On form and content in music

14 July 1998

To the WSWS Editor

In recent WSWS postings on jazz history, IR quotes John Andrews as writing "Music is by its nature the most abstract of all art forms, yet its allure lies in its ability to concretize the most fundamental human emotions", and goes on to ask "But how does music concretize the most fundamental human emotions? I never thought of music in this way".

Some of the most fundamental and perplexing issues in the aesthetics of music are raised here.

I think that to describe music as "the most abstract art form" is to presume a continuum of concrete/abstract which is questionable, and certainly undialectical. The problem with music arises because in its most significant cases (say, the string quartets of Bartok or the improvisations of Charlie Parker)--which it is certainly not wrong to describe as abstract in a sense--the most striking element is the absence of content in the way that there is content, for example, in a novel: roughly, its narrative; or in a painting: its image. Music of this kind lacks narrative and image, and in this sense lacks content comparable to the ways in which such sister arts can be said to have--and be discussed as having--contents. Music has no semantic reference, no vocabulary, no tense, no perspective, no person--except in the most metaphorical ways of attributing such things, and so to attempt to discuss it in these terms would really be to miss what is most essential to it.

Hegel wrote somewhere in his Lectures on Fine Art (I can't find the place just now) that every form is the form of some content, and every content is the content of some form. That is a most helpful piece of dialectics, whose application to the case of music could guide much original and creative theoretical work.

What is most striking about "classical" music (I use the term in its broadest sense) is its tremendous emphasis on form over content. I listened yesterday to Mendelssohn's Symphony No. 3. The chorale-like opening, answered by arabesques of violins alone, to describe only the first minute of the introduction, says absolutely nothing about anyone's biography, or physiognomy, or any ensemble of social relations which novels might narrate or paintings image. Yet these musical sentences (another metaphor) most emphatically provide the motivated listener with a sense of their exquisite formal arrangement, of inevitability, of a measured and august tread, of some--yes, abstract--elements from human life and imagination. Only music can do this in this way. Fine music addresses itself to deep levels of human integrity, intelligence, wit and sensitivity, and embodies and focuses these things. Perhaps that is what John Andrews is getting at in saying that it concretizes the most fundamental human emotions.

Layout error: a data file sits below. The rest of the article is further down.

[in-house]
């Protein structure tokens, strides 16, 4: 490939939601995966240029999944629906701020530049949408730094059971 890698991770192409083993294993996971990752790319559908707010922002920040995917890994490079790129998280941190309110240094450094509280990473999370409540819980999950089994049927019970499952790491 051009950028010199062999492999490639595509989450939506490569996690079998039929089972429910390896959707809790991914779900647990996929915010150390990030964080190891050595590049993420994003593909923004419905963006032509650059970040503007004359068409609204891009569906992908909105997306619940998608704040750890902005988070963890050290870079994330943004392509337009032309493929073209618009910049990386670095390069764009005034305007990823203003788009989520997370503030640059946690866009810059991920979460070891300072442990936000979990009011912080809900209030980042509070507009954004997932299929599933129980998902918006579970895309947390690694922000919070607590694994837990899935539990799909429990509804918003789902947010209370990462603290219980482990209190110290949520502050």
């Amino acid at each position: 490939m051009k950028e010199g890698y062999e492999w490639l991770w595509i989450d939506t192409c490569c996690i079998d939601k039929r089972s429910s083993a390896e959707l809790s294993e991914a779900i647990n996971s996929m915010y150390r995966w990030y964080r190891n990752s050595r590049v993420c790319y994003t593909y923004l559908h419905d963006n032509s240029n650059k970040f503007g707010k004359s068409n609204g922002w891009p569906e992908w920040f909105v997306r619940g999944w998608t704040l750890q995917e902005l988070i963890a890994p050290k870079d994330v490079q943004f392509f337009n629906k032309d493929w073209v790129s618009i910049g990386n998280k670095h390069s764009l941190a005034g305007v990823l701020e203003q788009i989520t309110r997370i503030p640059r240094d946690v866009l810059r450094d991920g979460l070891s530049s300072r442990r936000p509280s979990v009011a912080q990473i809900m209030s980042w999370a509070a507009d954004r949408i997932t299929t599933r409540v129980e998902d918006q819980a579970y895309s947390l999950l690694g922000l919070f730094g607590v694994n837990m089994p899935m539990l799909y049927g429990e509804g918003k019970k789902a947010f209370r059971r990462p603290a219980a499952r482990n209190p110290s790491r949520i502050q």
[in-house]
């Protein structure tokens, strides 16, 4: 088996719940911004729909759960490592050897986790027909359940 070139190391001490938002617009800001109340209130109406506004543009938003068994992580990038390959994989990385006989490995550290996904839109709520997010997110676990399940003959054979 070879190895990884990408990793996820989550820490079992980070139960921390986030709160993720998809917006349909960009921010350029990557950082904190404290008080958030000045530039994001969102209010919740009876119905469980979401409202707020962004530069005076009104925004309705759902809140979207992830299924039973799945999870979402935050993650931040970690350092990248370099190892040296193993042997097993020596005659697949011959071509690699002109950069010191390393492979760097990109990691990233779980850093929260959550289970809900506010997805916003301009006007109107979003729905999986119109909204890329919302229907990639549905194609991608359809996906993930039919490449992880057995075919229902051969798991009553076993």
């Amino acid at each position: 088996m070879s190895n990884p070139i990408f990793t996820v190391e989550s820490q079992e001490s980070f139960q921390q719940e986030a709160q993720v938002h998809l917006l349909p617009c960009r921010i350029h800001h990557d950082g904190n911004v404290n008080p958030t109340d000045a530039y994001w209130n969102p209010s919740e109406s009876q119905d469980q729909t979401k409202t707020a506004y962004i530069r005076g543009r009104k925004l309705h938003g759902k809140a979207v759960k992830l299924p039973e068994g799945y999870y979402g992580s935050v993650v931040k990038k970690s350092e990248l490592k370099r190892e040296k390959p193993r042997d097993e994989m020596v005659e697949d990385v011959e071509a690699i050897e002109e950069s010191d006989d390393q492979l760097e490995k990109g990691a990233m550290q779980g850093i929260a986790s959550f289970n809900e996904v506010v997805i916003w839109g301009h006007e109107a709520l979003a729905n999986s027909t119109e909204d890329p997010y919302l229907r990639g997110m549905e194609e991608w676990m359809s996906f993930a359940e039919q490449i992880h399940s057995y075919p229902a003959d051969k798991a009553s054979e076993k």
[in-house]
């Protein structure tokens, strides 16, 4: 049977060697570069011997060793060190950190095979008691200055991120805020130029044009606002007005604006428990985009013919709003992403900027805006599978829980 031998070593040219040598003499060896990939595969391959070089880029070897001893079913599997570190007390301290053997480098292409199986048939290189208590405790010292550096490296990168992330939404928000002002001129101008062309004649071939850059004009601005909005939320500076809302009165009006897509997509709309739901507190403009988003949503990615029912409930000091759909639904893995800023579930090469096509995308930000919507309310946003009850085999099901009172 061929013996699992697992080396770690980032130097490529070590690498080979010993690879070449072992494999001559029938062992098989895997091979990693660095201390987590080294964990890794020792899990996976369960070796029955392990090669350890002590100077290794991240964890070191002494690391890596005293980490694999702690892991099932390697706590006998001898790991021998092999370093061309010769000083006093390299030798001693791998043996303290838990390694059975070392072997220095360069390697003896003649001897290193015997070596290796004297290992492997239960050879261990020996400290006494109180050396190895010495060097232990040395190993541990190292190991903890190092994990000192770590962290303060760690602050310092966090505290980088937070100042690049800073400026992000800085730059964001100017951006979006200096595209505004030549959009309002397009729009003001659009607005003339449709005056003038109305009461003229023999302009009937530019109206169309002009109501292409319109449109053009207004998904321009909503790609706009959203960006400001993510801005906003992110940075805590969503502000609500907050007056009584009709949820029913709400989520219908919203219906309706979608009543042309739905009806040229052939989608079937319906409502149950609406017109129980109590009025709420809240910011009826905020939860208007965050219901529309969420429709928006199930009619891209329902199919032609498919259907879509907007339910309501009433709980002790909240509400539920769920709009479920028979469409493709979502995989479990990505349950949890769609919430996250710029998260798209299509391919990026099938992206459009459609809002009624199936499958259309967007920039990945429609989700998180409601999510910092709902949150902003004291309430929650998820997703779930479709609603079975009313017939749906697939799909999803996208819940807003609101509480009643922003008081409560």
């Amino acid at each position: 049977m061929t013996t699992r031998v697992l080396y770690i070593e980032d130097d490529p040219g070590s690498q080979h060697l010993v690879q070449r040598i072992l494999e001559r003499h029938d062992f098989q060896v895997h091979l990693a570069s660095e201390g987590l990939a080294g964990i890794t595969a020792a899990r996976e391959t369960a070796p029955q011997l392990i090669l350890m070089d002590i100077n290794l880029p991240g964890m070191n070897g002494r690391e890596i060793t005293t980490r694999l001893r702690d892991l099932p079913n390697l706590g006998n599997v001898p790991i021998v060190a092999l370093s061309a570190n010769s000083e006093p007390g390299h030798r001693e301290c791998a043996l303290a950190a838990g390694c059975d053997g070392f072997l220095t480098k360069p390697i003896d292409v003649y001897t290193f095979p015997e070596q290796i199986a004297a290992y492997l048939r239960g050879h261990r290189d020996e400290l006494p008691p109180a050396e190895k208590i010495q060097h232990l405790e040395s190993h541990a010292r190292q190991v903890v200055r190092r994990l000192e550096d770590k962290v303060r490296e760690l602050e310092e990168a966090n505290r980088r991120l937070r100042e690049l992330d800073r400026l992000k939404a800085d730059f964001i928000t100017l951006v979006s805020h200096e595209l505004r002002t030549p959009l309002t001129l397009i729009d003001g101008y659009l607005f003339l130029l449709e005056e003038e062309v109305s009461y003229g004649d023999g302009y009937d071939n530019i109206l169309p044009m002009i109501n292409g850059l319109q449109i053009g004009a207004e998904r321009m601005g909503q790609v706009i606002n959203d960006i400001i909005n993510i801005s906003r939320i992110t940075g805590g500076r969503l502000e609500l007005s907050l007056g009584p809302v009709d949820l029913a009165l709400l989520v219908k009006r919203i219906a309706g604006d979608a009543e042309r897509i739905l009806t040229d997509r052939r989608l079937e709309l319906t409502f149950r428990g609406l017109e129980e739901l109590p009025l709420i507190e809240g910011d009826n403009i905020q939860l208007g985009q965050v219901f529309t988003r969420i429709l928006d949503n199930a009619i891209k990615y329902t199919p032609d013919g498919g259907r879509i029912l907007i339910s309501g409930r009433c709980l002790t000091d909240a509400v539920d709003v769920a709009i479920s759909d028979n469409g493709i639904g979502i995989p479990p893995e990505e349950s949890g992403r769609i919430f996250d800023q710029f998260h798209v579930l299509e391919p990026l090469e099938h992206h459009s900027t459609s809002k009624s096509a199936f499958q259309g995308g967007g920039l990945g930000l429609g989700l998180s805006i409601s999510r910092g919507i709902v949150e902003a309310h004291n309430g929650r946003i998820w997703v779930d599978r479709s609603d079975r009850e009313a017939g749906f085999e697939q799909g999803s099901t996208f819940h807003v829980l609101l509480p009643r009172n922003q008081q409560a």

So the first thing which I feel must be said in relation to the citation from Hegel above is that the case of music forces us to reconsider what we mean by form and content. If we can only define each of these in terms of the other (which I think is true) then the existence of an overwhelmingly formal art form requires us to expand, correspondingly, our conception of what counts as content in art. And that might well force us to reconsider what counts as art in life, or, put differently again, what culture is. The profit system is incapable even of beginning to address this; on the contrary it has brought genuine culture to the verge of extinction.

I would like to propose to WSWS correspondents a discussion of some of the primary texts of musical aesthetics. I could post a brief annotated bibliography if anyone requests it. Out of such a discussion (which has obviously already begun) the forces ranging themselves around this web site could begin to create a new kind of music analysis, theory and criticism which articulates the essentially humanizing nature of musical experience; something which professional musicology under the sway of postmodernism is not inclined towards, but which could contribute significantly towards the renewal of socialist culture.

AF

Sydney, Australia

See Also:
What bebop meant to jazz history
[22 May 1998]
A letter to John Andrews: Two questions about jazz history
[28 May 1998]
The Aesthetic Component of Socialism - A lecture by David Walsh
[9 January 1998]

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